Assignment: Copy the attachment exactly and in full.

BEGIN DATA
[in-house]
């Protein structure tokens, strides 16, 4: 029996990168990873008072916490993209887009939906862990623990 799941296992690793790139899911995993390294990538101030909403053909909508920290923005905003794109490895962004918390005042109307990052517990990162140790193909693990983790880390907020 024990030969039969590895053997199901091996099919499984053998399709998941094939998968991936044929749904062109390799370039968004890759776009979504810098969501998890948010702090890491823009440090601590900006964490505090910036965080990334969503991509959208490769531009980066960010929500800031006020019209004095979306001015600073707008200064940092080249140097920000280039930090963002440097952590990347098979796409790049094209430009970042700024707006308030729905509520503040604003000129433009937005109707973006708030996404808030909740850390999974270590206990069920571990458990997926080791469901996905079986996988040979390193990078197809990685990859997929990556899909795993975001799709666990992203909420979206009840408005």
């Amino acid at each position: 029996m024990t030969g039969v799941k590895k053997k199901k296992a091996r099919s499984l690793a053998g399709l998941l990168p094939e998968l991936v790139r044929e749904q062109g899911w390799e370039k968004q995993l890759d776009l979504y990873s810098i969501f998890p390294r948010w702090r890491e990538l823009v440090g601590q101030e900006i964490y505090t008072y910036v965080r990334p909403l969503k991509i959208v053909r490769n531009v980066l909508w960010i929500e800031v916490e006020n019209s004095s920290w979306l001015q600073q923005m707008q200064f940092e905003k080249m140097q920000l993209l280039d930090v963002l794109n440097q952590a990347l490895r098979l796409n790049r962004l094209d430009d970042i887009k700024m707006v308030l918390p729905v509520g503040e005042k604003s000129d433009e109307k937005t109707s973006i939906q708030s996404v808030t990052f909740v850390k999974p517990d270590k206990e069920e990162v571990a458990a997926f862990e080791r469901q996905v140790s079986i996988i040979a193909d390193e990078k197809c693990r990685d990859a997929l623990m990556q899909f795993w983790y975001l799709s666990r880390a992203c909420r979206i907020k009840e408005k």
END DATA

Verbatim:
[in-house]
């Protein structure tokens, strides 16, 4: 029996990168990873008072916490993209887009939906862990623990 799941296992690793790139899911995993390294990538101030909403053909909508920290923005905003794109490895962004918390005042109307990052517990990162140790193909693990983790880390907020 024990030969039969590895053997199901091996099919499984053998399709998941094939998968991936044929749904062109390799370039968004890759776009979504810098969501998890948010702090890491823009440090601590900006964490505090910036965080990334969503991509959208490769531009980066960010929500800031006020019209004095979306001015600073707008200064940092080249140097920000280039930090963002440097952590990347098979796409790049094209430009970042700024707006308030729905509520503040604003000129433009937005109707973006708030996404808030909740850390999974270590206990069920571990458990997926080791469901996905079986996988040979390193990078197809990685990859997929990556899909795993975001799709666990992203909420979206009840408005």
């Amino acid at each position: 029996m024990t030969g039969v799941k590895k053997k199901k296992a091996r099919s499984l690793a053998g399709l998941l990168p094939e998968l991936v790139r044929e749904q062109g899911w390799e370039k968004q995993l890759d776009l979504y990873s810098i969501f998890p390294r948010w702090r890491e990538l823009v440090g601590q101030e900006i964490y505090t008072y910036v965080r990334p909403l969503k991509i959208v053909r490769n531009v980066l909508w960010i929500e800031v916490e006020n019209s004095s920290w979306l001015q600073q923005m707008q200064f940092e905003k080249m140097q920000l993209l280039d930090v963002l794109n440097q952590a990347l490895r098979l796409n790049r962004l094209d430009d970042i887009k700024m707006v308030l918390p729905v509520g503040e005042k604003s000129d433009e109307k937005t109707s973006i939906q708030s996404v808030t990052f909740v850390k999974p517990d270590k206990e069920e990162v571990a458990a997926f862990e080791r469901q996905v140790s079986i996988i040979a193909d390193e990078k197809c693990r990685d990859a997929l623990m990556q899909f795993w983790y975001l799709s666990r880390a992203c909420r979206i907020k009840e408005k």